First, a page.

This is a transcription of this speech made for the convenience of readers and researchers. A single copy of the speech, which appears to be a verbatim transcript exists in the Senate Speech file of the John F. Kennedy Pre-Presidential Papers here at the John F. Kennedy Library.

SENATOR KENNEDY: Matt Welsh, who I am sure is going to be Governor of this state, Senator Vance Hartke, Mr. Mayor, ladies and gentlemen: I want to express my thanks to you for coming here today. I believe that we have in Indiana a tough fight, but my judgment is that Indiana, which has not supported the national ticket of the Democratic Party since 1936, has had enough. (Applause) I cannot believe that this state, which depends upon its farm economy, which depends upon its industrial economy, I cannot believe that the people of Indiana are going to endorse any program which says you never had it so good. I believe we can do better, and I come here to Indiana today and ask your support as a Democrat, as a Democratic candidate for the office of the Presidency. (Applause)

The United States throughout its history has moved back and forth like a pendulum between the Republican and the Democratic Party. It has chosen on some occasions the conservative course, and on other occasions it has looked ahead. I believe that this year, like 1912, when Woodrow Wilson ran against Taft and won, and like 1932, when Franklin Roosevelt ran against Herbert Hoover and won, and 1948, when Harry Truman ran against Dewey and won, I believe in 1960 when we run against Mr. Nixon, we are going to win. (Applause)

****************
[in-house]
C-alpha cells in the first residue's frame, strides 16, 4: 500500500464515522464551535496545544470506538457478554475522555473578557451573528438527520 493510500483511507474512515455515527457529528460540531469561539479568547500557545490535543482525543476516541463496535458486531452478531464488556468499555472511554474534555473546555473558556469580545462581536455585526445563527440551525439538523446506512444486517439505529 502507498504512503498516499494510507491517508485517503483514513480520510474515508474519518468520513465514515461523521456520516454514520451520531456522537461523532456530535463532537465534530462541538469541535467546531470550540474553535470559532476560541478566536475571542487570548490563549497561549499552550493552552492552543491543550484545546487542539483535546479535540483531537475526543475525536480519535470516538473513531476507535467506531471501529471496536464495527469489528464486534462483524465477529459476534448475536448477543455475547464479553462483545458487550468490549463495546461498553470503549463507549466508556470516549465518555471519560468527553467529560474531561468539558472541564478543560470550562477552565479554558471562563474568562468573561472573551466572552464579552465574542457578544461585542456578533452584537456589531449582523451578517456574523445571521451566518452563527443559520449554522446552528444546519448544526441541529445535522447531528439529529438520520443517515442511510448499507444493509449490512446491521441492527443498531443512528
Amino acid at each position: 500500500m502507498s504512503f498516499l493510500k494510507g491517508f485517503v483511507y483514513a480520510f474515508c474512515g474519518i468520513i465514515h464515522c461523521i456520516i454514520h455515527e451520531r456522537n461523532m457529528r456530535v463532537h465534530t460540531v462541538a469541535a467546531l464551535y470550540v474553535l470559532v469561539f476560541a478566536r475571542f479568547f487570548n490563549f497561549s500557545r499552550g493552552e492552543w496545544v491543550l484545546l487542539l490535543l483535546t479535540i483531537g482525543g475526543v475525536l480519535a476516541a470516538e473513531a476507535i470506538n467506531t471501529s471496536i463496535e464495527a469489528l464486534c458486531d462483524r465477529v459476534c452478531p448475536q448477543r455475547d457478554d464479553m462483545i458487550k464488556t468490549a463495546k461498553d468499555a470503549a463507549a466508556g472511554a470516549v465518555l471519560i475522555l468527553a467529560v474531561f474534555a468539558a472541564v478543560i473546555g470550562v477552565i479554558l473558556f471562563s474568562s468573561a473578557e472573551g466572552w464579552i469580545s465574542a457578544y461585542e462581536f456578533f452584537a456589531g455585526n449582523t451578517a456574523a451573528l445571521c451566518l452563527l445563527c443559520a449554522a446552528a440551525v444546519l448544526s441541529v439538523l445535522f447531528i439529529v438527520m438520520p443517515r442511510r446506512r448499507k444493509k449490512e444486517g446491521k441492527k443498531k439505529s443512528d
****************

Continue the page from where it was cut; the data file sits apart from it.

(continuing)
Mr. Nixon said the other night in Boston that I was another Truman. I regard it as a compliment, and I returned it to him - (applause) - and I suggested that perhaps he was another Dewey. (Laughter) I believe the issue is very clear, and the people of this state should understand them. They are between a party which regards $1.25 minimum wage as too extreme, a party and a candidate which regards medical care for the aged tied to social security as too extreme, between a party which vetoes an area redevelopment bill as too extreme, between a party which regards a progressive farm policy which will bring supply and demand into balance as too extreme.